Here's the story of our exciting first day, working to clean out the three-year-abandoned unfinished house that will in less than three weeks be home to many rescued dogs. FYI, by policy, I don't share names or personal information about children in photos. All photos are published with permission.

First step was to clean up the street view. The house was overrun with weeds, and we figured the other houses on the street would be happy to have a more presentable neighbor! As a side note, the neighbors have been very welcoming and friendly. It helps that I live a half-block away and already know many of them. The last thing we need is complaints to the city about our dogs, and we're hoping to head those off before they occur.

We started by sweeping out the premises. Sounds simple, but three years of dust and debris filled about 12 large garbage bags! Pictured here, Marissa Lepe Preciado, is the president of our association. She's a medical doctor studying to become a veterinarian, and a driving force behind the shelter.

Some of our best workers were neighborhood children! These two lovely sisters have a boxer named Chacho who loves to participate in our Dog Agility Club on Saturdays. They were the first to arrive this morning, and worked like Trojans all day. I explained the meaning of "trooper" to them; these are two girls we definitely want on our team!

We thought we might have to stop after sweeping, since the water isn't connected yet. But one of our neighbors stepped in and let us run hoses from her house. Thank you!!

To say we all got soaked is an understatement! Luckily, it was hot as blazes, and nobody minded. We swept the soapy water into the shower drain in the bathroom. It never stopped up. Whew!

Marissa and Sol are working on the front bedroom, where we'll keep the new dogs in quarantine pens until their blood tests are complete and we're sure they won't spread any diseases.

This is the back bedroom which has about three times the space you can see in the photo. This room is our maternity ward, with room for at least four litters in spacious enclosures with space left over for another large fenced area for random puppies. A wonderful volunteer family is donating a special paint for the floor, which will help us keep the room spotless.

Turning lemons into lemon trees, this small unconcreted area in the lobby worried me a bit until we decided that it will be the perfect indoor garden!

Here the whole team is scrubbing out the kitchen area, which will be our consulting/surgery room. Our hope is to have vets onsite most of the time. We're offering recent vet graduates (top of the class!) free space in exchange for taking care of our animals and for providing low cost services for local residents. Win, win, WIN!!

This will probably be an open area for our older dogs. Our plan is to take in pregnant females, mothers with litters, abandoned puppies, and older difficult-to-adopt dogs. We want to provide the best possible start in life, and the most comfortable end of life experiences for our shelter animals.

My favorite photo of the day! Our youngest volunteer really putting her back into her work! Mexican families raise great kids!

In addition, the huge room will be excellent for spay/neuter campaigns, with space for up to five simultaneous surgeries. The lobby (aka carport) will be a great recovery space. Here are two of our young volunteers, speeding the suds and water out into the big backyard.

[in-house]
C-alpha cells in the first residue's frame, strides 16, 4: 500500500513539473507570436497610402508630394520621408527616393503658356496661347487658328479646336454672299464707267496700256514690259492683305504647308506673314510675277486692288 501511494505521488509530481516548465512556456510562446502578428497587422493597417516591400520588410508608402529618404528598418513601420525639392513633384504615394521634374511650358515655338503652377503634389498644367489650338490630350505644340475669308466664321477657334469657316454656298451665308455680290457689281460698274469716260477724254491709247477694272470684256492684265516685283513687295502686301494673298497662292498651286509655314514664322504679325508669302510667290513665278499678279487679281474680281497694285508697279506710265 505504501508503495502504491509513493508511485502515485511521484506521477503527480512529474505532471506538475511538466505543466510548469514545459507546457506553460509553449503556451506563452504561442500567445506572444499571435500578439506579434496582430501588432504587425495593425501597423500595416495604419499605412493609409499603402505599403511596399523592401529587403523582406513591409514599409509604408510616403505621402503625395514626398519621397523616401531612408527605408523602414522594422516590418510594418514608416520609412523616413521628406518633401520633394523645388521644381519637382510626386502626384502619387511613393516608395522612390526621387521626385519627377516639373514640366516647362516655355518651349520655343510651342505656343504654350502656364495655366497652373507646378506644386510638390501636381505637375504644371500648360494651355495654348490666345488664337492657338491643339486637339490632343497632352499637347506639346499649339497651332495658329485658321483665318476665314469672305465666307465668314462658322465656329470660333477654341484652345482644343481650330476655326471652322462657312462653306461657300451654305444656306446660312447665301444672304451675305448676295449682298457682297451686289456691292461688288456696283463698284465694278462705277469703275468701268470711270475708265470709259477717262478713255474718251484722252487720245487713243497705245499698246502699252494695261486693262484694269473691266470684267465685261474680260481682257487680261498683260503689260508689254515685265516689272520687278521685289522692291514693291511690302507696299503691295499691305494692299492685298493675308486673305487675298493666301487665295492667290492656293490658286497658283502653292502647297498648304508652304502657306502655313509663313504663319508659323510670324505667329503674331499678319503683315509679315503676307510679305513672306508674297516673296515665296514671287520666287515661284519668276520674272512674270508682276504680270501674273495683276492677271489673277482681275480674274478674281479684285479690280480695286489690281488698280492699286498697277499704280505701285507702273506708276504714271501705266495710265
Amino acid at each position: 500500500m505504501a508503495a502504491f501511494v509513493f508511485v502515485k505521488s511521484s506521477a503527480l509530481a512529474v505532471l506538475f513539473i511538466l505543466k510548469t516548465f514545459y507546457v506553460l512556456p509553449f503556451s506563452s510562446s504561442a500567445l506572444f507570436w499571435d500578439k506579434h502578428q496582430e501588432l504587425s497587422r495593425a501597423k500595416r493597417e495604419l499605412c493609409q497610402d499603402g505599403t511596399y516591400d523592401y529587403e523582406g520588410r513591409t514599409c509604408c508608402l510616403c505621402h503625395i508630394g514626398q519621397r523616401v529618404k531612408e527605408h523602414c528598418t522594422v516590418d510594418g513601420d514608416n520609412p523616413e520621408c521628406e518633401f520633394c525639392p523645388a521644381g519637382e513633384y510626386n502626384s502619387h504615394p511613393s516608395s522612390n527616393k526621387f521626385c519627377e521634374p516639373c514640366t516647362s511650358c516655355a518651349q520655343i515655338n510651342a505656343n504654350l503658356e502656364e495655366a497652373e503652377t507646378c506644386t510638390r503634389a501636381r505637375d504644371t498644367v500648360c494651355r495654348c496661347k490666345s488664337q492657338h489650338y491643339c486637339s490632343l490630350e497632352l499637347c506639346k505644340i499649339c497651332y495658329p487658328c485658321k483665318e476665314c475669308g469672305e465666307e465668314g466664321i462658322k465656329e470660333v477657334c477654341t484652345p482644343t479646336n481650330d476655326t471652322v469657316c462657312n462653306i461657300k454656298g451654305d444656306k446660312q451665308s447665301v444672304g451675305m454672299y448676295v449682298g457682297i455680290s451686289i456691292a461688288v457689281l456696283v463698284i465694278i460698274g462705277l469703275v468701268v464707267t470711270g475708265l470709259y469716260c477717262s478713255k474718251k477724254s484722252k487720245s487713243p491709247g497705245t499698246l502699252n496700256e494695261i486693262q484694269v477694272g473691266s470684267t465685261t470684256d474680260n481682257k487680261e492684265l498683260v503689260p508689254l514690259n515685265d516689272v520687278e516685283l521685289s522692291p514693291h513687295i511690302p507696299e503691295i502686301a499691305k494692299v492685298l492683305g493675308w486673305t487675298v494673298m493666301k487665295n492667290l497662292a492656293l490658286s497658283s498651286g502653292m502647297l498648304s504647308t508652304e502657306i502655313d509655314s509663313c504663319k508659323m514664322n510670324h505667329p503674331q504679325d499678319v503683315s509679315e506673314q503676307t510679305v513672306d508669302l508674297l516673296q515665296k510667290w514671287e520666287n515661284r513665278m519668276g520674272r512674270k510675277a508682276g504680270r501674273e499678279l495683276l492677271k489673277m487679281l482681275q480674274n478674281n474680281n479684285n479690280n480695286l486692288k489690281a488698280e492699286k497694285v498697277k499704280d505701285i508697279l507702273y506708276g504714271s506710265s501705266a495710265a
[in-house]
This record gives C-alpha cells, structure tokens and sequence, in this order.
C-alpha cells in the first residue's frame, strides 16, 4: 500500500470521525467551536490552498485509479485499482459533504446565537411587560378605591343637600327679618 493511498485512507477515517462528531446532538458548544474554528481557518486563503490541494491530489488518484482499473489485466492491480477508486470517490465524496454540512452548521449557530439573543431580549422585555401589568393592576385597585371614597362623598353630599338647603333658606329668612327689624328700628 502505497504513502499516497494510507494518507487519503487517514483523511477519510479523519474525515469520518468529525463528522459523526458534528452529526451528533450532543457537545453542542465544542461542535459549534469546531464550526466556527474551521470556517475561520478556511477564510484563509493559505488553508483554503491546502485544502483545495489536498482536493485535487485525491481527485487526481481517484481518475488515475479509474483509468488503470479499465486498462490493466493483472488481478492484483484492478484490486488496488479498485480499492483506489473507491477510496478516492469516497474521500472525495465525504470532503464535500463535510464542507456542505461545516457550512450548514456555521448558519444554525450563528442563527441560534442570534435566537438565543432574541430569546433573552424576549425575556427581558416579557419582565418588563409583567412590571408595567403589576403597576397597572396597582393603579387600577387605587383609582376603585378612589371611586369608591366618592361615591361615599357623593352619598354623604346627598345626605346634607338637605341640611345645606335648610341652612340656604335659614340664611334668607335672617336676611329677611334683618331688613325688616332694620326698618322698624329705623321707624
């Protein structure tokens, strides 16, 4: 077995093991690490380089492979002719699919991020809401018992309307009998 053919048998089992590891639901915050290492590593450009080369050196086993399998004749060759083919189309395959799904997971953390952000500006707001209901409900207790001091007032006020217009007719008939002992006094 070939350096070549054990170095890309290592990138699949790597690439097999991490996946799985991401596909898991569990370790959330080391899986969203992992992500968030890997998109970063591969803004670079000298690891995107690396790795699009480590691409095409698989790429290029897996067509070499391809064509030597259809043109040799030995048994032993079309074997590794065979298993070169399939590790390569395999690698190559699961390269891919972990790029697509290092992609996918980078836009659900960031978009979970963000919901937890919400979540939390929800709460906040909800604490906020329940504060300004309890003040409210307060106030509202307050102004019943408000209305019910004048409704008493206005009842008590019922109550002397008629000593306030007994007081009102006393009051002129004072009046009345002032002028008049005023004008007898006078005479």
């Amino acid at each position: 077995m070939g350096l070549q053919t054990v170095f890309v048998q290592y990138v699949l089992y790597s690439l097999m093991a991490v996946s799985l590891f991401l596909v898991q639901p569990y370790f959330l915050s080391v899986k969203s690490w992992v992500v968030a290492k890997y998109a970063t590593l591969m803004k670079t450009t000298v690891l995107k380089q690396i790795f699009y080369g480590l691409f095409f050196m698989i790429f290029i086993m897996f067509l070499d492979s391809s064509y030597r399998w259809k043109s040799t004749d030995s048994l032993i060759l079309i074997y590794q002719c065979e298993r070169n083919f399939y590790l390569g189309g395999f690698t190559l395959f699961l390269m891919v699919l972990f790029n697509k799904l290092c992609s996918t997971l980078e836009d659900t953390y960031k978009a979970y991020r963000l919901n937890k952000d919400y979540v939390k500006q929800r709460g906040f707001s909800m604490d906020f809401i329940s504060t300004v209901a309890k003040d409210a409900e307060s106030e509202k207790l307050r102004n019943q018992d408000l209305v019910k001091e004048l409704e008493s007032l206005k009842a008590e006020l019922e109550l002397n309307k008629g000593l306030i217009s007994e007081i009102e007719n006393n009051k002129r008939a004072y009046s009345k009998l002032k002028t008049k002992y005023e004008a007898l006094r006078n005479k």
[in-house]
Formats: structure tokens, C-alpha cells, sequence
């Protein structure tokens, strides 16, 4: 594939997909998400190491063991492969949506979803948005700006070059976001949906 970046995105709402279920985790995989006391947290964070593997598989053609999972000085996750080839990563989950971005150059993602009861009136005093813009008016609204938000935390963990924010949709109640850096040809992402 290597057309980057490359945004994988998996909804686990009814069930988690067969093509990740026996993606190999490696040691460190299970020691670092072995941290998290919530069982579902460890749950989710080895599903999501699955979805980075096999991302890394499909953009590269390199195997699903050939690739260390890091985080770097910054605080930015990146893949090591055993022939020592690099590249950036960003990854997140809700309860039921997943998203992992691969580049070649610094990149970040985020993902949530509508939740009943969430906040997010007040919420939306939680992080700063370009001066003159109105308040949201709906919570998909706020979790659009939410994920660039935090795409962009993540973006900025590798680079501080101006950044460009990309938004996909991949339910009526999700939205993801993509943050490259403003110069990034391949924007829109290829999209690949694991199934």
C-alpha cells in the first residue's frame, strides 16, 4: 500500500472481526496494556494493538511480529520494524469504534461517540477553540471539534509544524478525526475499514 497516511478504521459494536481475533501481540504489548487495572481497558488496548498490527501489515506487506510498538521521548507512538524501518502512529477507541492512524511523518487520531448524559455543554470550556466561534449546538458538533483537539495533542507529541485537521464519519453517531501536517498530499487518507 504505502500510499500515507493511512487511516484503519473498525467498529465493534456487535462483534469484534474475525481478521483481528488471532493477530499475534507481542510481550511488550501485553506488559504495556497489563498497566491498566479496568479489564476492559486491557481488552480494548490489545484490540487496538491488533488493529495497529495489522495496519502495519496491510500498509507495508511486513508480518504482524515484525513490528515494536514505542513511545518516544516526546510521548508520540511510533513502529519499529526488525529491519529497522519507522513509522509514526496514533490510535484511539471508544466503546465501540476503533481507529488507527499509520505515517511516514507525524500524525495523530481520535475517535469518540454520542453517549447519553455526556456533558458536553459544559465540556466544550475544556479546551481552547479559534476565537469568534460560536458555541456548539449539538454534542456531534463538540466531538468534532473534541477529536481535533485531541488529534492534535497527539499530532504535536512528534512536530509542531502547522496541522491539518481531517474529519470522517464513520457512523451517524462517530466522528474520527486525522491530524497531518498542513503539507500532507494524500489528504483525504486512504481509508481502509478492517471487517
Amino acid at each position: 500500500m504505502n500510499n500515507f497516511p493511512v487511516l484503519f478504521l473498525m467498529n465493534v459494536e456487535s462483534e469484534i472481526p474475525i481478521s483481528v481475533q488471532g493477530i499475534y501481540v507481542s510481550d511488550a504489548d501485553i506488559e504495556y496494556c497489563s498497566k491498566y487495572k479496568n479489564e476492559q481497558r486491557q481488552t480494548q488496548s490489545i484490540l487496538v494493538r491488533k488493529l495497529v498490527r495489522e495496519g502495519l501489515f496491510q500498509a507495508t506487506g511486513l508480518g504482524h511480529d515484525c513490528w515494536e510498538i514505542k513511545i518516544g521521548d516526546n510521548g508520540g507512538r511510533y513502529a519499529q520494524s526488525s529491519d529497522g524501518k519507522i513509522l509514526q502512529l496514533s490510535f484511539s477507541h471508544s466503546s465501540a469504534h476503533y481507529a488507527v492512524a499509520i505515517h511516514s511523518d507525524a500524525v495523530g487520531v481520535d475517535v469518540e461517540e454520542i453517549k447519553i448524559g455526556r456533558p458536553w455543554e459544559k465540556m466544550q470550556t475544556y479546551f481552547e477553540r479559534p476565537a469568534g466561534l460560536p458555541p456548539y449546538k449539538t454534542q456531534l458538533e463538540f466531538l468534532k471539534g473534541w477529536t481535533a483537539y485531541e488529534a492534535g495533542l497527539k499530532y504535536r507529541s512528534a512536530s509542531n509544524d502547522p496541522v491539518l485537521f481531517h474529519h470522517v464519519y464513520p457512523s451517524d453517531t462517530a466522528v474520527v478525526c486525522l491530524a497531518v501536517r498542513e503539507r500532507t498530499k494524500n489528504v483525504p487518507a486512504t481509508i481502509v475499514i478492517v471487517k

Tomorrow the yard will be cleared by a contractor. It's about as big as the house, plenty of play space for all the pooches. Since we also run the Dog Agility Club, you can bet we'll have lots of play equipment out back!

Mid-afternoon, another wonderful neighbor stopped by and offered to give us plants for all the front gardens. She has an amazing nursery in her yard, and our street front will be lovely in a few days.

Next step was to tackle the walls. The main problem was bat guano. Ugh. Our young volunteers put lots of muscle into the low parts, while the adults cleaned higher up. These aren't posed pictures. In six hours of work, there wasn't a single complaint. The kids believe in the shelter just as strongly as the adults, and they are proud to contribute!

In case you think it doesn't look that bad, here's a bit of wall before!

And here's the after. Not a very exciting picture unless you just cleaned this wall! By the way, in case you ever need to clean off bat guano, plain soap and water and a pot scrubber work best, even better than a scrub brush. We're planning to paint next weekend, using whatever bits and pieces of gallons and colors we are donated! Should be colorful! We have a couple of artists among the volunteers. Can't wait to see what they create!

Scrubbing, scrubbing, scrubbing! The carport/lobby is on the right, and the large main room on the left.

Another one of our young, eager workers! She's wearing our association t-shirt.

And here's the whole team! Woohoo! Can you believe this many people did all that work? Huge thank yous to everyone for an awesome first cleanup day!

Do you have questions about our association, Amigos de Perros y Gatos Colima? Any thoughts or comments on our new shelter? Have you ever managed or worked in a shelter? Can you give us some hints to help us avoid pitfalls and open smoothly? Please join me for a lively discussion in the comments!

Here are some great animal related blogs, websites, and Facebook pages. Please support them!